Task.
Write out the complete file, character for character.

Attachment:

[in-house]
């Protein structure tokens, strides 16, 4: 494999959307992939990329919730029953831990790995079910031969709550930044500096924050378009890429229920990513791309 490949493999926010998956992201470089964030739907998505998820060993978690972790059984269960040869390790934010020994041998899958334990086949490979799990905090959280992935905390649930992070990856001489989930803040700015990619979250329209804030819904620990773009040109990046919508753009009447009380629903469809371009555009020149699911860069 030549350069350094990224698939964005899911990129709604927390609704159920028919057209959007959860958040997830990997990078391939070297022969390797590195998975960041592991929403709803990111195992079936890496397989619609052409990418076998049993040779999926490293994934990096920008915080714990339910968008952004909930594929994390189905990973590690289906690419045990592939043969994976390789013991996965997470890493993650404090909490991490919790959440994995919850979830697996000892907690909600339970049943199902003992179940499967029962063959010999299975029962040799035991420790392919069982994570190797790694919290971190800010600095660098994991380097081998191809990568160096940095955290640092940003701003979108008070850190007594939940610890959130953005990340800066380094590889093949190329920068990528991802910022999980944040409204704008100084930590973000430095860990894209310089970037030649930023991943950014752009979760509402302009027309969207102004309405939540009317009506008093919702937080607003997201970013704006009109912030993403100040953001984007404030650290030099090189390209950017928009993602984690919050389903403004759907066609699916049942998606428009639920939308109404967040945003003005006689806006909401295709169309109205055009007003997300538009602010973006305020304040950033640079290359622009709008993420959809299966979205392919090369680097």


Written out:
[in-house]
């Protein structure tokens, strides 16, 4: 494999959307992939990329919730029953831990790995079910031969709550930044500096924050378009890429229920990513791309 490949493999926010998956992201470089964030739907998505998820060993978690972790059984269960040869390790934010020994041998899958334990086949490979799990905090959280992935905390649930992070990856001489989930803040700015990619979250329209804030819904620990773009040109990046919508753009009447009380629903469809371009555009020149699911860069 030549350069350094990224698939964005899911990129709604927390609704159920028919057209959007959860958040997830990997990078391939070297022969390797590195998975960041592991929403709803990111195992079936890496397989619609052409990418076998049993040779999926490293994934990096920008915080714990339910968008952004909930594929994390189905990973590690289906690419045990592939043969994976390789013991996965997470890493993650404090909490991490919790959440994995919850979830697996000892907690909600339970049943199902003992179940499967029962063959010999299975029962040799035991420790392919069982994570190797790694919290971190800010600095660098994991380097081998191809990568160096940095955290640092940003701003979108008070850190007594939940610890959130953005990340800066380094590889093949190329920068990528991802910022999980944040409204704008100084930590973000430095860990894209310089970037030649930023991943950014752009979760509402302009027309969207102004309405939540009317009506008093919702937080607003997201970013704006009109912030993403100040953001984007404030650290030099090189390209950017928009993602984690919050389903403004759907066609699916049942998606428009639920939308109404967040945003003005006689806006909401295709169309109205055009007003997300538009602010973006305020304040950033640079290359622009709008993420959809299966979205392919090369680097």